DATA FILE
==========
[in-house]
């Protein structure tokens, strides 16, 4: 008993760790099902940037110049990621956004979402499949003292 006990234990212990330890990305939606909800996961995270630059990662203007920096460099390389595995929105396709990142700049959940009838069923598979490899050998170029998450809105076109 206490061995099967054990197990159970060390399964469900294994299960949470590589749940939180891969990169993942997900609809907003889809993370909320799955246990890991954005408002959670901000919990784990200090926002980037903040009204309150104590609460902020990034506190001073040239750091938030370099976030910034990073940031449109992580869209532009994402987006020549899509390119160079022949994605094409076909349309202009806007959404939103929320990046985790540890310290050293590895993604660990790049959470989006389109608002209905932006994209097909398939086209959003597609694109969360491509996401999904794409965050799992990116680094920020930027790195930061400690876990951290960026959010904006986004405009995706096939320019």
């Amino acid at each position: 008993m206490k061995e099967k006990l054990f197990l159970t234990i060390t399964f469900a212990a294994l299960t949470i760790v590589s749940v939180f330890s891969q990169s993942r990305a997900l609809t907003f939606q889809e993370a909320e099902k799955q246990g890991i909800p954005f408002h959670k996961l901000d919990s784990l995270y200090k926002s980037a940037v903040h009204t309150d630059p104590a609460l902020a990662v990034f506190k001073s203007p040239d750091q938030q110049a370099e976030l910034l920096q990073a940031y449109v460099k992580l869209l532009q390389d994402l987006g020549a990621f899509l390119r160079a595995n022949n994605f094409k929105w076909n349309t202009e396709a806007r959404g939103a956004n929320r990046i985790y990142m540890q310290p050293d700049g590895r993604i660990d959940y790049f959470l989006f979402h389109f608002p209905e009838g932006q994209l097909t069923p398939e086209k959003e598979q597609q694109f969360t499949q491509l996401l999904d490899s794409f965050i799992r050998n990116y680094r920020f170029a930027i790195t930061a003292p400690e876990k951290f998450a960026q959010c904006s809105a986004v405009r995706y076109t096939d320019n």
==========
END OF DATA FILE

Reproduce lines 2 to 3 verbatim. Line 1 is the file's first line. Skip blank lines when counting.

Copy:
């Protein structure tokens, strides 16, 4: 008993760790099902940037110049990621956004979402499949003292 006990234990212990330890990305939606909800996961995270630059990662203007920096460099390389595995929105396709990142700049959940009838069923598979490899050998170029998450809105076109 206490061995099967054990197990159970060390399964469900294994299960949470590589749940939180891969990169993942997900609809907003889809993370909320799955246990890991954005408002959670901000919990784990200090926002980037903040009204309150104590609460902020990034506190001073040239750091938030370099976030910034990073940031449109992580869209532009994402987006020549899509390119160079022949994605094409076909349309202009806007959404939103929320990046985790540890310290050293590895993604660990790049959470989006389109608002209905932006994209097909398939086209959003597609694109969360491509996401999904794409965050799992990116680094920020930027790195930061400690876990951290960026959010904006986004405009995706096939320019």
């Amino acid at each position: 008993m206490k061995e099967k006990l054990f197990l159970t234990i060390t399964f469900a212990a294994l299960t949470i760790v590589s749940v939180f330890s891969q990169s993942r990305a997900l609809t907003f939606q889809e993370a909320e099902k799955q246990g890991i909800p954005f408002h959670k996961l901000d919990s784990l995270y200090k926002s980037a940037v903040h009204t309150d630059p104590a609460l902020a990662v990034f506190k001073s203007p040239d750091q938030q110049a370099e976030l910034l920096q990073a940031y449109v460099k992580l869209l532009q390389d994402l987006g020549a990621f899509l390119r160079a595995n022949n994605f094409k929105w076909n349309t202009e396709a806007r959404g939103a956004n929320r990046i985790y990142m540890q310290p050293d700049g590895r993604i660990d959940y790049f959470l989006f979402h389109f608002p209905e009838g932006q994209l097909t069923p398939e086209k959003e598979q597609q694109f969360t499949q491509l996401l999904d490899s794409f965050i799992r050998n990116y680094r920020f170029a930027i790195t930061a003292p400690e876990k951290f998450a960026q959010c904006s809105a986004v405009r995706y076109t096939d320019n």